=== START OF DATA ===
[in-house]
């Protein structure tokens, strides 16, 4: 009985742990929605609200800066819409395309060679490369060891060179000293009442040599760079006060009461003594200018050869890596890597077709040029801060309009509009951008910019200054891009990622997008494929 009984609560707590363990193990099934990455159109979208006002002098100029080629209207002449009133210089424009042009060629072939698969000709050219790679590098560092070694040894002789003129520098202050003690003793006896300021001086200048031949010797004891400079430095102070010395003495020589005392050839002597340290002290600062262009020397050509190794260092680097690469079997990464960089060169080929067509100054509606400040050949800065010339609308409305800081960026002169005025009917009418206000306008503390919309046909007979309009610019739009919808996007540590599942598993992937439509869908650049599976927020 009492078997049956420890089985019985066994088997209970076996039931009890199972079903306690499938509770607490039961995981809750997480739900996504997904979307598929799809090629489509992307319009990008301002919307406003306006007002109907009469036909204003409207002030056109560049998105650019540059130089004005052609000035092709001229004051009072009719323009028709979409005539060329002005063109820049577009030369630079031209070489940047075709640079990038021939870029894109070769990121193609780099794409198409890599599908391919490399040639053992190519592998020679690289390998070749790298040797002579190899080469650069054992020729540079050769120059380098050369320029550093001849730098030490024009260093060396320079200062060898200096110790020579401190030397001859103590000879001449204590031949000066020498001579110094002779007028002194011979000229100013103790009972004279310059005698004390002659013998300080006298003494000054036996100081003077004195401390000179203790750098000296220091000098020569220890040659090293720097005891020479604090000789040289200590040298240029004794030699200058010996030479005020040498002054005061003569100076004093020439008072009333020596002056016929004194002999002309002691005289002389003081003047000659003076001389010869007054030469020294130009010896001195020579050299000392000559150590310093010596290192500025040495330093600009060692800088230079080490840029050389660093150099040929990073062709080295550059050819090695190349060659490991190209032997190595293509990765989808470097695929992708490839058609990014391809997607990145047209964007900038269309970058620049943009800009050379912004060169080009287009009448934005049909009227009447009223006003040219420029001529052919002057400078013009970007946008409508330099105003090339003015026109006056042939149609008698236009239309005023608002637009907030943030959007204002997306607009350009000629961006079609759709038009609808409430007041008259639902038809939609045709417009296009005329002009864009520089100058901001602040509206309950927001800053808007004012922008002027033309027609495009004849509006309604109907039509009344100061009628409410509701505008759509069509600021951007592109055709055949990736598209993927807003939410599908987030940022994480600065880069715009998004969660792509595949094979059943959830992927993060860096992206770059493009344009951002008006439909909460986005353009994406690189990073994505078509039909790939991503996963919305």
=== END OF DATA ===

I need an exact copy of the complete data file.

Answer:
[in-house]
């Protein structure tokens, strides 16, 4: 009985742990929605609200800066819409395309060679490369060891060179000293009442040599760079006060009461003594200018050869890596890597077709040029801060309009509009951008910019200054891009990622997008494929 009984609560707590363990193990099934990455159109979208006002002098100029080629209207002449009133210089424009042009060629072939698969000709050219790679590098560092070694040894002789003129520098202050003690003793006896300021001086200048031949010797004891400079430095102070010395003495020589005392050839002597340290002290600062262009020397050509190794260092680097690469079997990464960089060169080929067509100054509606400040050949800065010339609308409305800081960026002169005025009917009418206000306008503390919309046909007979309009610019739009919808996007540590599942598993992937439509869908650049599976927020 009492078997049956420890089985019985066994088997209970076996039931009890199972079903306690499938509770607490039961995981809750997480739900996504997904979307598929799809090629489509992307319009990008301002919307406003306006007002109907009469036909204003409207002030056109560049998105650019540059130089004005052609000035092709001229004051009072009719323009028709979409005539060329002005063109820049577009030369630079031209070489940047075709640079990038021939870029894109070769990121193609780099794409198409890599599908391919490399040639053992190519592998020679690289390998070749790298040797002579190899080469650069054992020729540079050769120059380098050369320029550093001849730098030490024009260093060396320079200062060898200096110790020579401190030397001859103590000879001449204590031949000066020498001579110094002779007028002194011979000229100013103790009972004279310059005698004390002659013998300080006298003494000054036996100081003077004195401390000179203790750098000296220091000098020569220890040659090293720097005891020479604090000789040289200590040298240029004794030699200058010996030479005020040498002054005061003569100076004093020439008072009333020596002056016929004194002999002309002691005289002389003081003047000659003076001389010869007054030469020294130009010896001195020579050299000392000559150590310093010596290192500025040495330093600009060692800088230079080490840029050389660093150099040929990073062709080295550059050819090695190349060659490991190209032997190595293509990765989808470097695929992708490839058609990014391809997607990145047209964007900038269309970058620049943009800009050379912004060169080009287009009448934005049909009227009447009223006003040219420029001529052919002057400078013009970007946008409508330099105003090339003015026109006056042939149609008698236009239309005023608002637009907030943030959007204002997306607009350009000629961006079609759709038009609808409430007041008259639902038809939609045709417009296009005329002009864009520089100058901001602040509206309950927001800053808007004012922008002027033309027609495009004849509006309604109907039509009344100061009628409410509701505008759509069509600021951007592109055709055949990736598209993927807003939410599908987030940022994480600065880069715009998004969660792509595949094979059943959830992927993060860096992206770059493009344009951002008006439909909460986005353009994406690189990073994505078509039909790939991503996963919305």